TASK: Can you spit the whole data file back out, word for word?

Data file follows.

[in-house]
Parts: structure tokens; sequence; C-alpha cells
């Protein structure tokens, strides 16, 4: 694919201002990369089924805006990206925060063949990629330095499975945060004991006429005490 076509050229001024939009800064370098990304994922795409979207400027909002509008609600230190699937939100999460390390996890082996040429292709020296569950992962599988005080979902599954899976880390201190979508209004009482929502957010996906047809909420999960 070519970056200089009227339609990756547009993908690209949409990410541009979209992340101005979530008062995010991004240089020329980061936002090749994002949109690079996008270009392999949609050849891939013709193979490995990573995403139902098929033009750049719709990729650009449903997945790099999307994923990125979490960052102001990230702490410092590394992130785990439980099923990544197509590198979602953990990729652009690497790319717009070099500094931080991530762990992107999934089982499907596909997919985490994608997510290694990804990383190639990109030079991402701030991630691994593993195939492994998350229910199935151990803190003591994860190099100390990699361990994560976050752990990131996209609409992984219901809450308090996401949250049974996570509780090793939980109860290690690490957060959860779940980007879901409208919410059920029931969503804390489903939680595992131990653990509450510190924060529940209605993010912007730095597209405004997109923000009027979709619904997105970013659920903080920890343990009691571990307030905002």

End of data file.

[in-house]
Parts: structure tokens; sequence; C-alpha cells
């Protein structure tokens, strides 16, 4: 694919201002990369089924805006990206925060063949990629330095499975945060004991006429005490 076509050229001024939009800064370098990304994922795409979207400027909002509008609600230190699937939100999460390390996890082996040429292709020296569950992962599988005080979902599954899976880390201190979508209004009482929502957010996906047809909420999960 070519970056200089009227339609990756547009993908690209949409990410541009979209992340101005979530008062995010991004240089020329980061936002090749994002949109690079996008270009392999949609050849891939013709193979490995990573995403139902098929033009750049719709990729650009449903997945790099999307994923990125979490960052102001990230702490410092590394992130785990439980099923990544197509590198979602953990990729652009690497790319717009070099500094931080991530762990992107999934089982499907596909997919985490994608997510290694990804990383190639990109030079991402701030991630691994593993195939492994998350229910199935151990803190003591994860190099100390990699361990994560976050752990990131996209609409992984219901809450308090996401949250049974996570509780090793939980109860290690690490957060959860779940980007879901409208919410059920029931969503804390489903939680595992131990653990509450510190924060529940209605993010912007730095597209405004997109923000009027979709619904997105970013659920903080920890343990009691571990307030905002």